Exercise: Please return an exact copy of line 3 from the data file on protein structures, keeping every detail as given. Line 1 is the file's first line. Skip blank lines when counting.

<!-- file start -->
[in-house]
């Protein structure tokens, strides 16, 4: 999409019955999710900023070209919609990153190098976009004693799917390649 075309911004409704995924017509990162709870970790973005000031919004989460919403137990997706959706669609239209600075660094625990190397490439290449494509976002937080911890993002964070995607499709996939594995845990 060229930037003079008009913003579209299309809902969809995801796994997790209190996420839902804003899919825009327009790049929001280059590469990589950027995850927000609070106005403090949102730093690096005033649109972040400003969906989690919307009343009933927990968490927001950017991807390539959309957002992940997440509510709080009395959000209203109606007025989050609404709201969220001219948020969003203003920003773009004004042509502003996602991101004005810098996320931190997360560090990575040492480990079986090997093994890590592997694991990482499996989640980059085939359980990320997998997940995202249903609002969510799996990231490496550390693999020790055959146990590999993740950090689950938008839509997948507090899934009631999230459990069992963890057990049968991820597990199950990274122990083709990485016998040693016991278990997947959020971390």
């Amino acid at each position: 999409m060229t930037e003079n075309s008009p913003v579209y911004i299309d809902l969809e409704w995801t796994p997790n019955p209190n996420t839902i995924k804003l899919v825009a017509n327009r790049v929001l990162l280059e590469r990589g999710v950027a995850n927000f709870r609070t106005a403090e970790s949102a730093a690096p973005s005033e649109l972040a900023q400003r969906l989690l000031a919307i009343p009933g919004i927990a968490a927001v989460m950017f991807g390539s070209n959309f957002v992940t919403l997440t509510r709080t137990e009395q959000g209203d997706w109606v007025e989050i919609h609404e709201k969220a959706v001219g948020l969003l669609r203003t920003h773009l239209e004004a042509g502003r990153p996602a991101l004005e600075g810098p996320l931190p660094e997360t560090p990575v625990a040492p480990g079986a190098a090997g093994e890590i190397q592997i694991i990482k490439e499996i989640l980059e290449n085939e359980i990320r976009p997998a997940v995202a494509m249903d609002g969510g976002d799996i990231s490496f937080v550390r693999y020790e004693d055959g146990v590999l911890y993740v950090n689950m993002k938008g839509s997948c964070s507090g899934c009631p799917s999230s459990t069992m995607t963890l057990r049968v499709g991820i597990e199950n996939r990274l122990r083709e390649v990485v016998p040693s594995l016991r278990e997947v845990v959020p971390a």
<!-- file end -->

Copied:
């Amino acid at each position: 999409m060229t930037e003079n075309s008009p913003v579209y911004i299309d809902l969809e409704w995801t796994p997790n019955p209190n996420t839902i995924k804003l899919v825009a017509n327009r790049v929001l990162l280059e590469r990589g999710v950027a995850n927000f709870r609070t106005a403090e970790s949102a730093a690096p973005s005033e649109l972040a900023q400003r969906l989690l000031a919307i009343p009933g919004i927990a968490a927001v989460m950017f991807g390539s070209n959309f957002v992940t919403l997440t509510r709080t137990e009395q959000g209203d997706w109606v007025e989050i919609h609404e709201k969220a959706v001219g948020l969003l669609r203003t920003h773009l239209e004004a042509g502003r990153p996602a991101l004005e600075g810098p996320l931190p660094e997360t560090p990575v625990a040492p480990g079986a190098a090997g093994e890590i190397q592997i694991i990482k490439e499996i989640l980059e290449n085939e359980i990320r976009p997998a997940v995202a494509m249903d609002g969510g976002d799996i990231s490496f937080v550390r693999y020790e004693d055959g146990v590999l911890y993740v950090n689950m993002k938008g839509s997948c964070s507090g899934c009631p799917s999230s459990t069992m995607t963890l057990r049968v499709g991820i597990e199950n996939r990274l122990r083709e390649v990485v016998p040693s594995l016991r278990e997947v845990v959020p971390a």